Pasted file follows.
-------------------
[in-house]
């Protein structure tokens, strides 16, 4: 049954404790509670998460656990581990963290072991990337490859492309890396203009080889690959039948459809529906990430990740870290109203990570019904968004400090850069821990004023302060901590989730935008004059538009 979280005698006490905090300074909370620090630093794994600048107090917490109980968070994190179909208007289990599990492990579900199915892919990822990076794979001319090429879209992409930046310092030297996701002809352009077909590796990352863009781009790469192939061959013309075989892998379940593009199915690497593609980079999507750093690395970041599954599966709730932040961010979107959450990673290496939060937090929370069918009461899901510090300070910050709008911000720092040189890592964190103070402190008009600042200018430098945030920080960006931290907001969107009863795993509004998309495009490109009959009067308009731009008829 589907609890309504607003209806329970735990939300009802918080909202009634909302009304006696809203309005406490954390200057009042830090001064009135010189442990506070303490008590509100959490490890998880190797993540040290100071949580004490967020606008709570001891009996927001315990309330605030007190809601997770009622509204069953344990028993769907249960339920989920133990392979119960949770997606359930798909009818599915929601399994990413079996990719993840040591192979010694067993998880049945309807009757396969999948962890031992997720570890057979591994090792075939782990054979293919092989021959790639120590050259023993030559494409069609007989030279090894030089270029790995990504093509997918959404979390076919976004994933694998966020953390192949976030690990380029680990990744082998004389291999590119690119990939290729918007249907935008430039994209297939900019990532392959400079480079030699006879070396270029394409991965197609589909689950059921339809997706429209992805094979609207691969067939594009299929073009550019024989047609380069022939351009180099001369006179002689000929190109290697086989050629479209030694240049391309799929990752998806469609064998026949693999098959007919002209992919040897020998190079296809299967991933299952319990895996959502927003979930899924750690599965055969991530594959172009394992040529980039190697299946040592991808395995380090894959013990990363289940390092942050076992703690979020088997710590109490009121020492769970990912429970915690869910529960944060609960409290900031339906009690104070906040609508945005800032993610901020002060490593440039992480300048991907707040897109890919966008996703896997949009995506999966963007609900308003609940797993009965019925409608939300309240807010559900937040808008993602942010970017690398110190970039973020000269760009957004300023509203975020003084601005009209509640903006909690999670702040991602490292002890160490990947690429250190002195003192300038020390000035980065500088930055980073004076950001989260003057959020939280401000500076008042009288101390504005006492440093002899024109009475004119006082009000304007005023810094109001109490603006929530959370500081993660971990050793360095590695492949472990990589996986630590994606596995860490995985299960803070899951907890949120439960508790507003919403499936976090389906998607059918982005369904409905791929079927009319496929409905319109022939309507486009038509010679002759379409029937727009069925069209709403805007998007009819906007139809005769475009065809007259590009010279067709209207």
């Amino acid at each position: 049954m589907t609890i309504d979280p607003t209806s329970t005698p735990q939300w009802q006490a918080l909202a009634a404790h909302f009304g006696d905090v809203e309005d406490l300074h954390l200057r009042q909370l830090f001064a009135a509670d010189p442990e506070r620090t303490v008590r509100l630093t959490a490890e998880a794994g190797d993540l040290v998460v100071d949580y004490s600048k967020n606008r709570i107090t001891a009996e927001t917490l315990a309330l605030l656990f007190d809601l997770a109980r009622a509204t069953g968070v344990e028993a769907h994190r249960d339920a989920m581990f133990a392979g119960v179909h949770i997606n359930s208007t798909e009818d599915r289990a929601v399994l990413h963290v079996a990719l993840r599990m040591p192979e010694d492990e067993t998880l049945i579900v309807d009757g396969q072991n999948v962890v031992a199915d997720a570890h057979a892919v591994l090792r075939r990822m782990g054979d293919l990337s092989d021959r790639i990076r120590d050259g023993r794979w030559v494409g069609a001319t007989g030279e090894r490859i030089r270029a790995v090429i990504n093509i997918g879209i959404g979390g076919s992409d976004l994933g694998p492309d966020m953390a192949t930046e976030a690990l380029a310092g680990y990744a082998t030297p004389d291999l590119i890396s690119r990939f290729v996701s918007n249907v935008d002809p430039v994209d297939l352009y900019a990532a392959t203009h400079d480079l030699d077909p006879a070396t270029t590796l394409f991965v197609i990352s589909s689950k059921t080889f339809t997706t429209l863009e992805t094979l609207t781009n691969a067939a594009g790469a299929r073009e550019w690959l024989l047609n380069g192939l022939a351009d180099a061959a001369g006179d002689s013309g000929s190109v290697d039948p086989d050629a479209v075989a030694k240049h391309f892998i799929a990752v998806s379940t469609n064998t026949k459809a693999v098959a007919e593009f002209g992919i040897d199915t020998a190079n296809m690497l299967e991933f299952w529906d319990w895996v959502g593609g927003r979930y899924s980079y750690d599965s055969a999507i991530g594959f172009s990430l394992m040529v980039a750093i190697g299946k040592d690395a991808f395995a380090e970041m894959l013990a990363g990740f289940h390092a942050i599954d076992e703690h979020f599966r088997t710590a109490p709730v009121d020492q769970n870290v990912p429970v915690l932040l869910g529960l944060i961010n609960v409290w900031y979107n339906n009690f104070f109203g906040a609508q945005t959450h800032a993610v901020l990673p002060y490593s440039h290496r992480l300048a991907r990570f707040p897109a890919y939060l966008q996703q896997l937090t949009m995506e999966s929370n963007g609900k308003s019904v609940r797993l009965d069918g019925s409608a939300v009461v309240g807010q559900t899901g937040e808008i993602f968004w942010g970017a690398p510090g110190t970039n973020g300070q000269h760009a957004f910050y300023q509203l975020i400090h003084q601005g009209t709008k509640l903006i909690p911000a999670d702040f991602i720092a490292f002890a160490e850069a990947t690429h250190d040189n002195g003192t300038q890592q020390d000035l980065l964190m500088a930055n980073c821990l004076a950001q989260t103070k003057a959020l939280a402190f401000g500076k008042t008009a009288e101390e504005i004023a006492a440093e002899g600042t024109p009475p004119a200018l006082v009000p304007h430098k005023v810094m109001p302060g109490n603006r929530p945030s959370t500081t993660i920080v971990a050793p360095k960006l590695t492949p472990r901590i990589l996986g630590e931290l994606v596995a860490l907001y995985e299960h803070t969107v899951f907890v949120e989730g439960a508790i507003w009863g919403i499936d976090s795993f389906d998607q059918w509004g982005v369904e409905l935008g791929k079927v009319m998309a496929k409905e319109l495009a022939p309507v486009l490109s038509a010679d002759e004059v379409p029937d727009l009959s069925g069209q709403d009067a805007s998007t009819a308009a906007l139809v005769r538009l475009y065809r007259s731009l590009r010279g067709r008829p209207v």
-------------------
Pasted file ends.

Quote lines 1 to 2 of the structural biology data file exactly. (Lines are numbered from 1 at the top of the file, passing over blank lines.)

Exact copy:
[in-house]
């Protein structure tokens, strides 16, 4: 049954404790509670998460656990581990963290072991990337490859492309890396203009080889690959039948459809529906990430990740870290109203990570019904968004400090850069821990004023302060901590989730935008004059538009 979280005698006490905090300074909370620090630093794994600048107090917490109980968070994190179909208007289990599990492990579900199915892919990822990076794979001319090429879209992409930046310092030297996701002809352009077909590796990352863009781009790469192939061959013309075989892998379940593009199915690497593609980079999507750093690395970041599954599966709730932040961010979107959450990673290496939060937090929370069918009461899901510090300070910050709008911000720092040189890592964190103070402190008009600042200018430098945030920080960006931290907001969107009863795993509004998309495009490109009959009067308009731009008829 589907609890309504607003209806329970735990939300009802918080909202009634909302009304006696809203309005406490954390200057009042830090001064009135010189442990506070303490008590509100959490490890998880190797993540040290100071949580004490967020606008709570001891009996927001315990309330605030007190809601997770009622509204069953344990028993769907249960339920989920133990392979119960949770997606359930798909009818599915929601399994990413079996990719993840040591192979010694067993998880049945309807009757396969999948962890031992997720570890057979591994090792075939782990054979293919092989021959790639120590050259023993030559494409069609007989030279090894030089270029790995990504093509997918959404979390076919976004994933694998966020953390192949976030690990380029680990990744082998004389291999590119690119990939290729918007249907935008430039994209297939900019990532392959400079480079030699006879070396270029394409991965197609589909689950059921339809997706429209992805094979609207691969067939594009299929073009550019024989047609380069022939351009180099001369006179002689000929190109290697086989050629479209030694240049391309799929990752998806469609064998026949693999098959007919002209992919040897020998190079296809299967991933299952319990895996959502927003979930899924750690599965055969991530594959172009394992040529980039190697299946040592991808395995380090894959013990990363289940390092942050076992703690979020088997710590109490009121020492769970990912429970915690869910529960944060609960409290900031339906009690104070906040609508945005800032993610901020002060490593440039992480300048991907707040897109890919966008996703896997949009995506999966963007609900308003609940797993009965019925409608939300309240807010559900937040808008993602942010970017690398110190970039973020000269760009957004300023509203975020003084601005009209509640903006909690999670702040991602490292002890160490990947690429250190002195003192300038020390000035980065500088930055980073004076950001989260003057959020939280401000500076008042009288101390504005006492440093002899024109009475004119006082009000304007005023810094109001109490603006929530959370500081993660971990050793360095590695492949472990990589996986630590994606596995860490995985299960803070899951907890949120439960508790507003919403499936976090389906998607059918982005369904409905791929079927009319496929409905319109022939309507486009038509010679002759379409029937727009069925069209709403805007998007009819906007139809005769475009065809007259590009010279067709209207």